Our School Doesn’t Offer Inclusion

“Our School Doesn’t Offer Inclusion”
and Other Legal Blunders

Paula Kluth, Richard A. Villa and Jacqueline S. Thousand

Common misunderstandings about schools’ legal responsibilities under the Individuals with Disabilities Education Act have slowed implementation of the law. School authorities who understand the law can provide a better education for all students.

In 1975, Congress passed the Education for All Handicapped Children Act (Public Law 94-142), guaranteeing for the first time that all students with disabilities would receive a public education. The law, whose name changed in subsequent reauthorizations in 1990 and 1997 to the Individuals with Disabilities Education Act (Public Law 101-476; Public Law 105-17), set the stage for inclusive schooling, ruling that every child is eligible to receive a free and appropriate public education and to learn in the least restrictive environment possible. Specifically, the law ensures

that to the maximum extent appropriate, children with disabilities, including children in public or private institutions and other care facilities, are educated with children who are not disabled. (Individuals with Disabilities Education Act, 20 U.S.C. § 1412 [a][5])

In 1994, the U.S. Department of Education’s Office of Special Education Programs issued policy guidelines stating that school districts cannot use the lack of adequate personnel or resources as an excuse for failing to make a free and appropriate education available, in the least restrictive environment, to students with disabilities.

Schools have taken much time to implement the law. Although many schools and districts have been educating students with disabilities in inclusive settings for years, families often still have to fight to get their children into general education classrooms and inclusive environments.

An analysis of U.S. Department of Education reports found that in the dozen years between 1977 and 1990, placements of students with disabilities changed little. By 1990, for example, only 1.2 percent more students with disabilities were in general education classes and resource room environments: 69.2 percent in 1990 compared with 68 percent in 1977. Placements of students with disabilities in separate classes declined by only 0.5 percent: 24.8 percent in 1990 compared with 25.3 percent in 1977. And, students with disabilities educated in separate public schools or other separate facilities declined by only 1.3 percent: 5.4 percent of students with disabilities in 1990 compared with 6.7 percent of students with disabilities in 1977 (Karagiannis, Stainback, & Stainback, 1996).

More recently, the National Council on Disability (2000) released similar findings. Investigators discovered that every state was out of compliance with the requirements of the Individuals with Disabilities Education Act and that U.S. officials are not enforcing compliance. Even today, schools sometimes place a student in a self-contained classroom as soon as they see that the student is labeled as having a disability. Some students enter self-contained classrooms as soon as they begin kindergarten and never have an opportunity to experience regular education. When families of students with disabilities move to a different district, the new school sometimes moves the student out of general education environments and into segregated classrooms.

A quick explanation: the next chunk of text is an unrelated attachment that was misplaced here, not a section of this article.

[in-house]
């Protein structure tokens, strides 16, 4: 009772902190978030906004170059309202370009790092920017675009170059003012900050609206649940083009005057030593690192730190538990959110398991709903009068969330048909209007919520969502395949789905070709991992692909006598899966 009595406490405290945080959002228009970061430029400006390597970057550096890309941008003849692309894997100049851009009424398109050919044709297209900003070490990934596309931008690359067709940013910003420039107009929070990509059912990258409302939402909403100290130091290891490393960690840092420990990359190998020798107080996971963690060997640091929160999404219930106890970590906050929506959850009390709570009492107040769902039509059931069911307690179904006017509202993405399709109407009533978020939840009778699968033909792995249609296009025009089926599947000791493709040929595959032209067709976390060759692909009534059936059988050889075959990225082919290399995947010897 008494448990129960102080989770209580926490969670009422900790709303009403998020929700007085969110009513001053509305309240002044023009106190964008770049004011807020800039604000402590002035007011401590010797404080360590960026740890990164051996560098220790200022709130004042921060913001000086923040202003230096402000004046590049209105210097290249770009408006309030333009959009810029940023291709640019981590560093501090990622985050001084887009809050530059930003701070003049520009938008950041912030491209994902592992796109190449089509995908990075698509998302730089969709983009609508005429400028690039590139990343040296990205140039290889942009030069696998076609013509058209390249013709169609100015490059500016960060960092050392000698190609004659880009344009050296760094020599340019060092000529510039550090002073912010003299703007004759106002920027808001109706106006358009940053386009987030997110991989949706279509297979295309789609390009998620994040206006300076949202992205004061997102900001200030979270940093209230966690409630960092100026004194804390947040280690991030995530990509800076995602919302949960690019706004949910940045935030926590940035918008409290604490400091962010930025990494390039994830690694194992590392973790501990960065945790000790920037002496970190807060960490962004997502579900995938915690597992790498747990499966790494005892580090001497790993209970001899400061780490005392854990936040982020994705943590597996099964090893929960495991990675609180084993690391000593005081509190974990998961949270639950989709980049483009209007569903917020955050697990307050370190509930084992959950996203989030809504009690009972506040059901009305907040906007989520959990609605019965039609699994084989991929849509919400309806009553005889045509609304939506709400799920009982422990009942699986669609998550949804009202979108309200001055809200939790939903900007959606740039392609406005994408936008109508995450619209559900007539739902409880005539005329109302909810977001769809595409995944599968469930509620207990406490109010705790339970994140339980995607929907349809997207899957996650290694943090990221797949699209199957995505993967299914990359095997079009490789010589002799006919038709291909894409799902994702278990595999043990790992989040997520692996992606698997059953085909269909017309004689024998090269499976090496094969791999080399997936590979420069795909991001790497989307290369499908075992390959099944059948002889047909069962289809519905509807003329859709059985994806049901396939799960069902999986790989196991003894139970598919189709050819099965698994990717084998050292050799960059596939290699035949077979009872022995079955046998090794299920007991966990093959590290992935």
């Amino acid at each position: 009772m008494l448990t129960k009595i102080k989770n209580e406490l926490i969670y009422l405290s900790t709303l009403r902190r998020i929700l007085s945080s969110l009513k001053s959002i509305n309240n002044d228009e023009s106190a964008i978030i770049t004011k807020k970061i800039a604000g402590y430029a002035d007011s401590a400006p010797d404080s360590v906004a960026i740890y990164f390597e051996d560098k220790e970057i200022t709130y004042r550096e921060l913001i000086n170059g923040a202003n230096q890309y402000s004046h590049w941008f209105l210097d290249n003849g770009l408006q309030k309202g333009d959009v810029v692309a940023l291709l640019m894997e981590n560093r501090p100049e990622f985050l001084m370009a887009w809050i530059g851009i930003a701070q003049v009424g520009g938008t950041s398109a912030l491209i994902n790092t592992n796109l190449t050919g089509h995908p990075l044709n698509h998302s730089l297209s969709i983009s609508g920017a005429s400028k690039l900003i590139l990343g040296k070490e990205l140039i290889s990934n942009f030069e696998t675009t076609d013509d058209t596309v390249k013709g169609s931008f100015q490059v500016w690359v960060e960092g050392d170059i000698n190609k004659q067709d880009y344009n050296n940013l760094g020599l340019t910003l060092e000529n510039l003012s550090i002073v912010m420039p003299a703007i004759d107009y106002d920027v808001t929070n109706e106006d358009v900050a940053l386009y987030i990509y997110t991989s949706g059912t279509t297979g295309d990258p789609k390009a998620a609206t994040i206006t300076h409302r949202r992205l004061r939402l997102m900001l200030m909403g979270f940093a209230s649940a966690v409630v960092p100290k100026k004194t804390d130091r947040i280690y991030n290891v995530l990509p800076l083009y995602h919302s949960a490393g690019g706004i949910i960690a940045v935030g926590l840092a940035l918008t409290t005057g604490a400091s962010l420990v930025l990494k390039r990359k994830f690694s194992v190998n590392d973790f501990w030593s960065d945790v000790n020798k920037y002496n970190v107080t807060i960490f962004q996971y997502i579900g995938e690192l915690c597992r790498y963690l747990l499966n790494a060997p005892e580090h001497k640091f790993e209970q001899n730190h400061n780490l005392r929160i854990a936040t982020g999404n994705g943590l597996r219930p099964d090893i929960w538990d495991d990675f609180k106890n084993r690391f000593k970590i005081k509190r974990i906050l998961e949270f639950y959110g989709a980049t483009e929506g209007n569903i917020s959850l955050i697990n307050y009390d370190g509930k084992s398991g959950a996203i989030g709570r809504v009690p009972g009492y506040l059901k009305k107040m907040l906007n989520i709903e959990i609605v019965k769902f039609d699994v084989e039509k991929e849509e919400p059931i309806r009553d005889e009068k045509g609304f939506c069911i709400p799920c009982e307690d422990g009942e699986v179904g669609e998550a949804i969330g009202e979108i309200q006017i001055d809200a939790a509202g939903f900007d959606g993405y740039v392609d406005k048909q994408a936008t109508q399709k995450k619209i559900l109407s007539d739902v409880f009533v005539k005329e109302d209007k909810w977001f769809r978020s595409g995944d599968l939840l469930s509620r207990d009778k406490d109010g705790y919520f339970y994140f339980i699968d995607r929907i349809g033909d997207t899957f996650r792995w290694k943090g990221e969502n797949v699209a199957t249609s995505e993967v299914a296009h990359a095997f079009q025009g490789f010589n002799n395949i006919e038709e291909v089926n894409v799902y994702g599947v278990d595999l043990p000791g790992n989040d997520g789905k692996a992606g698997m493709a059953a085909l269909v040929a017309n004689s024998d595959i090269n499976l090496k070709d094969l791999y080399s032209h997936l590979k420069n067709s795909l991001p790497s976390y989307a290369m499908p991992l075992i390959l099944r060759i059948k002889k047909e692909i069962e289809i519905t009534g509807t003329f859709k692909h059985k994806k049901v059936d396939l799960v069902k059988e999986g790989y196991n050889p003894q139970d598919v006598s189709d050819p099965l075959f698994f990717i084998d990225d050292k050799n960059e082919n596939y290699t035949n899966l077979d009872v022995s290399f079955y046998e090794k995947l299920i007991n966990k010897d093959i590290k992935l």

In some cases, districts may be moving slowly toward inclusive education, trying to make a smooth transition by gradually introducing teachers and students to change—but moving slowly cannot be an excuse for stalling when a learner with a disability comes to school requiring an inclusive placement.

Clearly, more than 25 years after the law came into effect, many educators and administrators still do not understand the law or how to implement it. Three common misunderstandings still determine decisions about students with disabilities in U.S. schools.

“Our School Doesn’t Offer Inclusion”

We often hear teachers and families talking about inclusion as if it were a policy that schools can choose to adopt or reject. For example, we recently met a teacher who told us that her school “did inclusion, but it didn’t work,” so the school “went back to the old way.” Similarly, a parent explained that she wanted her child to have an inclusive education, but her neighborhood school doesn’t “have inclusion.”

Special education is not a program or a place, and inclusive schooling is not a policy that schools can dismiss outright. Since 1975, federal courts have clarified the intent of the law in favor of the inclusion of students with disabilities in general education (Osborne, 1996; Villa & Thousand, 2000a, 2000b). A student with a disability should be educated in the school he or she would attend if not identified as having a disability. The school must devise an individualized education program that provides the learner with the supports and services that the student needs to receive an education in the least restrictive environment possible.

The standard for denying a student access to inclusion is high. The law clearly states that students with disabilities may be removed from the regular education environment only

when the nature or severity of the disability is such that education in regular classes with the use of supplementary aids and services cannot be achieved satisfactorily. (Individuals with Disabilities Education Act, 20 U.S.C. § 1412 [a][5])